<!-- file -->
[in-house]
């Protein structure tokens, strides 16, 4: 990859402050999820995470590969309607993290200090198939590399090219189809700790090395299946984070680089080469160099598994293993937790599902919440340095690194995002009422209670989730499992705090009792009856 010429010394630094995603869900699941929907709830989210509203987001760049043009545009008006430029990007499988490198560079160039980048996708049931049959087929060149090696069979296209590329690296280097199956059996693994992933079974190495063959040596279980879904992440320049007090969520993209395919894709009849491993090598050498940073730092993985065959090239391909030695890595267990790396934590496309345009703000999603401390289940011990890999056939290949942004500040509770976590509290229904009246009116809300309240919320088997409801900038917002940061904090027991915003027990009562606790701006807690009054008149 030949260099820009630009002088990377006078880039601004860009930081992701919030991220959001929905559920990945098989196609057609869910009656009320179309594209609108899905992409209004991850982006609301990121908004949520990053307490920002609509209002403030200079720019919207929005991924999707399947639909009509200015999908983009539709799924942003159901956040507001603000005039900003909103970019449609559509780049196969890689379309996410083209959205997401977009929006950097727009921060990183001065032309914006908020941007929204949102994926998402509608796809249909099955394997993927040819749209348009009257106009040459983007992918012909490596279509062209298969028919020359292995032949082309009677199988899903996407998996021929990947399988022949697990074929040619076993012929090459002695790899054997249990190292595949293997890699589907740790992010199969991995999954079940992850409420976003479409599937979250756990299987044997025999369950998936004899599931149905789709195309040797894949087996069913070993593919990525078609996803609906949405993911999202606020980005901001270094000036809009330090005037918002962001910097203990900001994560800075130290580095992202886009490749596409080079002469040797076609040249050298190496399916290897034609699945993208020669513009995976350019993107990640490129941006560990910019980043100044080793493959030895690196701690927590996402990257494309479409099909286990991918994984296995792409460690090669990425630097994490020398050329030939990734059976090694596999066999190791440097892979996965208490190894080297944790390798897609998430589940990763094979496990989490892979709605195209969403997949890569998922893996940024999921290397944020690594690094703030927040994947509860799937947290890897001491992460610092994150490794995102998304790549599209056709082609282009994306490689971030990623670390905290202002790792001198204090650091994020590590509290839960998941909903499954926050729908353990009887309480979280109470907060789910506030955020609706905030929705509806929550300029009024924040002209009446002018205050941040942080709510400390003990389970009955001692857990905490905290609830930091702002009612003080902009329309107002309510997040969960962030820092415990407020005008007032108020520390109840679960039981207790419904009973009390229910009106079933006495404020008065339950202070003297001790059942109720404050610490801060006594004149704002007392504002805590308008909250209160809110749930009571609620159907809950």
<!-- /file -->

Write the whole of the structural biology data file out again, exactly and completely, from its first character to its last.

[in-house]
């Protein structure tokens, strides 16, 4: 990859402050999820995470590969309607993290200090198939590399090219189809700790090395299946984070680089080469160099598994293993937790599902919440340095690194995002009422209670989730499992705090009792009856 010429010394630094995603869900699941929907709830989210509203987001760049043009545009008006430029990007499988490198560079160039980048996708049931049959087929060149090696069979296209590329690296280097199956059996693994992933079974190495063959040596279980879904992440320049007090969520993209395919894709009849491993090598050498940073730092993985065959090239391909030695890595267990790396934590496309345009703000999603401390289940011990890999056939290949942004500040509770976590509290229904009246009116809300309240919320088997409801900038917002940061904090027991915003027990009562606790701006807690009054008149 030949260099820009630009002088990377006078880039601004860009930081992701919030991220959001929905559920990945098989196609057609869910009656009320179309594209609108899905992409209004991850982006609301990121908004949520990053307490920002609509209002403030200079720019919207929005991924999707399947639909009509200015999908983009539709799924942003159901956040507001603000005039900003909103970019449609559509780049196969890689379309996410083209959205997401977009929006950097727009921060990183001065032309914006908020941007929204949102994926998402509608796809249909099955394997993927040819749209348009009257106009040459983007992918012909490596279509062209298969028919020359292995032949082309009677199988899903996407998996021929990947399988022949697990074929040619076993012929090459002695790899054997249990190292595949293997890699589907740790992010199969991995999954079940992850409420976003479409599937979250756990299987044997025999369950998936004899599931149905789709195309040797894949087996069913070993593919990525078609996803609906949405993911999202606020980005901001270094000036809009330090005037918002962001910097203990900001994560800075130290580095992202886009490749596409080079002469040797076609040249050298190496399916290897034609699945993208020669513009995976350019993107990640490129941006560990910019980043100044080793493959030895690196701690927590996402990257494309479409099909286990991918994984296995792409460690090669990425630097994490020398050329030939990734059976090694596999066999190791440097892979996965208490190894080297944790390798897609998430589940990763094979496990989490892979709605195209969403997949890569998922893996940024999921290397944020690594690094703030927040994947509860799937947290890897001491992460610092994150490794995102998304790549599209056709082609282009994306490689971030990623670390905290202002790792001198204090650091994020590590509290839960998941909903499954926050729908353990009887309480979280109470907060789910506030955020609706905030929705509806929550300029009024924040002209009446002018205050941040942080709510400390003990389970009955001692857990905490905290609830930091702002009612003080902009329309107002309510997040969960962030820092415990407020005008007032108020520390109840679960039981207790419904009973009390229910009106079933006495404020008065339950202070003297001790059942109720404050610490801060006594004149704002007392504002805590308008909250209160809110749930009571609620159907809950």